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Published on : Wednesday, August 2, 2017
“In addition, Spirit recently made several announcements regarding the growth of our global fabrication business. We announced the creation of a new five-axis fabrication center of excellence and the expansion of our chemical processing capabilities on our Wichita, Kansas, campus. We also announced the creation of a new three- and four-axis fabrication center of excellence in McAlester, Oklahoma, and the expansion of our manufacturing facilities in Malaysia,” Gentile added. “All of these initiatives solidify Spirit as a world leader in the fabrication of detailed parts for the commercial and military aerospace industry.”
“Importantly, we are pleased to announce the exciting news that we have reached an agreement with our largest customer, Boeing, into 2022 on open commercial issues related to a range of programs, including the 737 MAX and the 787. We have signed an MOU reflecting our agreement and will now be working on formal amendments to the program agreements,” Gentile said. “Overall, by addressing a range of programs and not just 787 pricing, the MOU reduces much uncertainty that has long existed in the relationship with our largest customer and preserves our ability to meet our long-term cash flow goals,” Gentile said.
The MOU requires that the parties negotiate and execute Definitive Documentation, as defined in the MOU, in the third quarter of 2017. Spirit management believes the agreement will be completed and executed in the third quarter; however, there can be no assurance that Definitive Documentation will ultimately be executed and that Spirit’s dispute with Boeing will be resolved pursuant to the MOU.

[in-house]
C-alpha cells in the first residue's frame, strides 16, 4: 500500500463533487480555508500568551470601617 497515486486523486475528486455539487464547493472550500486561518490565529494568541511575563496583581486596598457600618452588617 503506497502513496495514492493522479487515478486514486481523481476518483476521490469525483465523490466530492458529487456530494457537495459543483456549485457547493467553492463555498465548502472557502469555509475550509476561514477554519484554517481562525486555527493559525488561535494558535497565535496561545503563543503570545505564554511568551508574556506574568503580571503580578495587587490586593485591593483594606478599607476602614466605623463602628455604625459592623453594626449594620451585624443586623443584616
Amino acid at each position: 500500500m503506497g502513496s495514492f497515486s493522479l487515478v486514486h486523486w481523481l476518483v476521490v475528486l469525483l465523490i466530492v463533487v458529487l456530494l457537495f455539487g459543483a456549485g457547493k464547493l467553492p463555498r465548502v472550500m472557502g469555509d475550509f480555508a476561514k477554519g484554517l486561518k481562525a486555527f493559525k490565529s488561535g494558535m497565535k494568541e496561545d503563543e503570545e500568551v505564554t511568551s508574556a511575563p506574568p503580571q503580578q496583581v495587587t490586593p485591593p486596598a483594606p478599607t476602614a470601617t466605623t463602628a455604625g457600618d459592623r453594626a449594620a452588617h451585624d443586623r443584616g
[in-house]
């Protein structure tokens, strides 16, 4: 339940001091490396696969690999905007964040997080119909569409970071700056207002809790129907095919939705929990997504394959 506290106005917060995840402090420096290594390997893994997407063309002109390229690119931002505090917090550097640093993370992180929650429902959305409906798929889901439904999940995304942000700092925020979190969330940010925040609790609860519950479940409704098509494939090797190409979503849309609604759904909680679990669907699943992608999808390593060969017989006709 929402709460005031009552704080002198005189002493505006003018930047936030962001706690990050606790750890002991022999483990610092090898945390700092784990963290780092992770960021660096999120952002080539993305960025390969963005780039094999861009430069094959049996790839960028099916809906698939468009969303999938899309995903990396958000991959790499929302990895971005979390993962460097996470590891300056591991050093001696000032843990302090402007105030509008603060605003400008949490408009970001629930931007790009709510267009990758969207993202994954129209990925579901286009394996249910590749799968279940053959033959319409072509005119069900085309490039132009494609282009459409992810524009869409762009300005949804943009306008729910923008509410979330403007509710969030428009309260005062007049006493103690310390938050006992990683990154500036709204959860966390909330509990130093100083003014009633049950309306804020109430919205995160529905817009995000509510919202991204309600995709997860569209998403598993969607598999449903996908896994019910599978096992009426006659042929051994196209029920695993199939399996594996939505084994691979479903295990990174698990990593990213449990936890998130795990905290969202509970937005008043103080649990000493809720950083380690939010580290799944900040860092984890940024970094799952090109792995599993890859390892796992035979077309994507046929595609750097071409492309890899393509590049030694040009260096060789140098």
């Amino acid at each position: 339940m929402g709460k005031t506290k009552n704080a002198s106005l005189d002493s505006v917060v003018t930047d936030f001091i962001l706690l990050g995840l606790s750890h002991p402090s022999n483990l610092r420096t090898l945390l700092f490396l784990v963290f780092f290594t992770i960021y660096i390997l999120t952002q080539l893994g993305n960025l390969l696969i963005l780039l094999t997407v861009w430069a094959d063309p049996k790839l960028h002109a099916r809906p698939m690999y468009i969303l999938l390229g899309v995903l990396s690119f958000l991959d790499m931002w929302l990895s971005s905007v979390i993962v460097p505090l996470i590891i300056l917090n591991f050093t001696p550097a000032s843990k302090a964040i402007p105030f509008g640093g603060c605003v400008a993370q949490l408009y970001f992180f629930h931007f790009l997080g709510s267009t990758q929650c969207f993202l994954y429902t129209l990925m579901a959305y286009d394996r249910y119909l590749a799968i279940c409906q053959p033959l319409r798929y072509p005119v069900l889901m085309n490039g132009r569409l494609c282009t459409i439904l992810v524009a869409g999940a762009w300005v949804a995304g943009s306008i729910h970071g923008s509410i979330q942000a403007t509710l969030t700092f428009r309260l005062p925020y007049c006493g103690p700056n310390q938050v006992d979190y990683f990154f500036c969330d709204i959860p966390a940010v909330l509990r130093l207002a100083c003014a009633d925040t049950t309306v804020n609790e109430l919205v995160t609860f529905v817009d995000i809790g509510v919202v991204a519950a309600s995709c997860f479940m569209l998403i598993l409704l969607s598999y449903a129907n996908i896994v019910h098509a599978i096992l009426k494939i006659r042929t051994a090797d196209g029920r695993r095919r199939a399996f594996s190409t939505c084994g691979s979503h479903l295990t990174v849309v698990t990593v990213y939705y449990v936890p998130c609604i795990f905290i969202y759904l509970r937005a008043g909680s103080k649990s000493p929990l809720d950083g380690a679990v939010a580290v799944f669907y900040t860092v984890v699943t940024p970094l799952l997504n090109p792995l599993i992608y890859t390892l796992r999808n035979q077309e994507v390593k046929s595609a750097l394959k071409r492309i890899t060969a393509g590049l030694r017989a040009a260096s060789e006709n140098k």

“One of the biggest challenges in our discussions with Boeing has been 787 pricing. As part of this new MOU with Boeing, we are extending the block from 1003 units to 1300 units and establishing a planning block through line unit 1405. Although the 787 contract had agreed price step-downs for the 787-8, we had never agreed with Boeing on pricing for the 787-9 and -10. We have now agreed on modified step-down pricing for the 787-9 and -10 through line unit 1405. As a result of the MOU, we have recognized a reach-forward loss of $353 million on the 787 program,” Gentile remarked. “The agreement also includes a commitment from both organizations to work together on joint cost reduction efforts with financial incentives for both parties,” Gentile added.
“In addition to addressing open commercial issues, Spirit has also agreed with Boeing that we will jointly study advanced aerostructures and manufacturing processes,” Gentile said.
Spirit’s second quarter 2017 revenue was $1.8 billion, consistent with the same period of 2016, primarily driven by higher production deliveries on the Boeing 737 and Airbus A350 XWB programs, offset by lower production deliveries on the Boeing 777 program and decreased Global Customer Support & Services (GCS&S) activity.
Spirit’s backlog at the end of the second quarter of 2017 was approximately $46 billion, with work packages on all commercial platforms in the Boeing and Airbus backlog.
Operating income for the second quarter of 2017 was $(82.8) million, down compared to $83.3 million in the same period of 2016, reflecting the impact of the MOU with Boeing, partially offset by increased sales on higher-profit programs and the reversal of a litigation reserve, as well as the absence of the charges recognized during the second quarter of 2016 associated with the Airbus settlement. Second quarter reported EPS was $(0.48), or $1.57* per share adjusted to exclude the impact of the MOU with Boeing, compared to $0.35 EPS (or $1.21* adjusted) in the same period of 2016.
“Given the strong performance in the first half of 2017, we are raising our full-year adjusted earnings per share* guidance by $0.40 to a new range of $5.00 – $5.25 per share from the previous guidance range of $4.60 – $4.85,” Gentile said.